Gordon and his wife, Lorraine, are about to embark on the adventure of retirement and, as is the way at this intersection in life, they are wondering what to do about a car - one that might have to last them for years. As part of his farewell package, Gordon gets to keep the company's Holden Calais - and get this, the fuel card - for six months, but after that, they're on their own. With a modest but worthwhile private superannuation to bolster the Government's fortnightly handout, they're thinking of something a step or two up from the super-econocars that so many golden agers buy. They like the idea of a mid-size diesel 2 or 3 years old. Is that sound thinking, and what should they look at?
Buyer's Guide likes the idea of shopping for a car that will still have low mileage yet have had several big bites of depreciation chopped from its new price. Even better if there are a few months left on the three-year new-car warranty, and if it has records that show it was serviced according to those warranty requirements.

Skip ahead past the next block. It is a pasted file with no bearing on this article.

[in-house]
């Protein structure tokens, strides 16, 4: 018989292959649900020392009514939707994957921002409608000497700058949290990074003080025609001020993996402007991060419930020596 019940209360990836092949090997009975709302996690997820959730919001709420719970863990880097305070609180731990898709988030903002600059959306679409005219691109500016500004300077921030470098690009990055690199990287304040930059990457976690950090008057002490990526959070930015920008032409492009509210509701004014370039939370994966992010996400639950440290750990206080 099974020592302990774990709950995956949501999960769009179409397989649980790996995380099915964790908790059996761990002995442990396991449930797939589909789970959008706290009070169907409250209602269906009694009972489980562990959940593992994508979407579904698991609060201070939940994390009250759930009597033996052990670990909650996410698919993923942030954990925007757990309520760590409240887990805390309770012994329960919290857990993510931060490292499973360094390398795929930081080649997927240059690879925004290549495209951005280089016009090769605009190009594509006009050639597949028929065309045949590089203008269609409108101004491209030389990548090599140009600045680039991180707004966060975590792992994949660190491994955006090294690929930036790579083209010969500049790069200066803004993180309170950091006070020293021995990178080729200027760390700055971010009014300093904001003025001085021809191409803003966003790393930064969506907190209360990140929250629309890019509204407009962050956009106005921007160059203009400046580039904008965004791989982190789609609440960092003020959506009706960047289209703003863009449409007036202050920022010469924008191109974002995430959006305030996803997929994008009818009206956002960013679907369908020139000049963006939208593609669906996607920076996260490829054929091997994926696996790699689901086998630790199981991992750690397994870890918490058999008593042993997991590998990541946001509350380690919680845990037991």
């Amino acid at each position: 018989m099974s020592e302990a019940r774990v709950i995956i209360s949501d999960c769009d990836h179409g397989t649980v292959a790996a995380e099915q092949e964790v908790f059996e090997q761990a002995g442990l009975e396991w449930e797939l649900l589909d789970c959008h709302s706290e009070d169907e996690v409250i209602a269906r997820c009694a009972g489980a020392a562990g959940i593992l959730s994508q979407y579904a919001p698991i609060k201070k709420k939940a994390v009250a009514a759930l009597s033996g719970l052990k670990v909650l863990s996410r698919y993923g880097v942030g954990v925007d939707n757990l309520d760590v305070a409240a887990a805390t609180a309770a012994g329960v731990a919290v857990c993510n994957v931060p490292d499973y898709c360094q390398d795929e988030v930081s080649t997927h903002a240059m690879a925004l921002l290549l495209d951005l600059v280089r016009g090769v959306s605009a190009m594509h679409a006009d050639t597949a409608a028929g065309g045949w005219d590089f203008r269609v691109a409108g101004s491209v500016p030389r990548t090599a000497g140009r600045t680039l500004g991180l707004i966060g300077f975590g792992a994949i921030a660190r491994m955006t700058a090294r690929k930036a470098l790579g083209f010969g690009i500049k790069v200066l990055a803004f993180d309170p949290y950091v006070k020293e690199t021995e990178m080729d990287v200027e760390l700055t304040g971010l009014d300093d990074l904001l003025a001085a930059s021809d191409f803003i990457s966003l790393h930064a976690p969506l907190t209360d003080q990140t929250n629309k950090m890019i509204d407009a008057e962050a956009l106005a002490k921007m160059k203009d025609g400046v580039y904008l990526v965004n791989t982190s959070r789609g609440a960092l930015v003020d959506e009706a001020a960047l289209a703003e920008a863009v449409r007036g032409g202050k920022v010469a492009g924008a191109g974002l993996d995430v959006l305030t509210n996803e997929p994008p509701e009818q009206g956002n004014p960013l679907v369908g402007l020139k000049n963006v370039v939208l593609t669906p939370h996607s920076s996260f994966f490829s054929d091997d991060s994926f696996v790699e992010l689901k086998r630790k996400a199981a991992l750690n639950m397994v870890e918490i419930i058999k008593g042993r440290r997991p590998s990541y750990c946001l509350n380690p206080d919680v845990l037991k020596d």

The budget: About $30,000 but hopefully less
A good 320d from around 2008 is likely to top this week's budget, but we're including it in case our couple decides they'd like a golden age splurge. The 320d, which comes in several versions, is a stunning car. Great to drive, great to be seen in, its powerful 2-litre four-cylinder turbodiesel gives the car better performance than many petrol rivals, yet sips only six litres per 100km for a Fuelsaver rating of five out of six.
Powered by a high-tech 2-litre turbodiesel developed by Ford and Peugeot, a well-kept Mondeo from 2008 offers a lot of bang for its depreciated buck. It's quite roomy, has good performance aided by a six-speed automatic and its overall fuel consumption is 7.1 litres per 100km, for a Fuelstar rating of 4.5 out of 6.
Hyundai Sonata Elite
Hyundai has gradually developed the Sonata into a car that matches or even exceeds its Japanese and European rivals. Originally a producer of cheap and cheerful cars, Hyundai has become obsessed with quality and technology. Its 2-litre motor provides peppy performance and has earned a good reputation. Buyer's Guide prefers the better-equipped Elite version, but don't exclude others. It consumes seven litres per 100km, which gives it a fuel economy rating of 4.5 out of 6.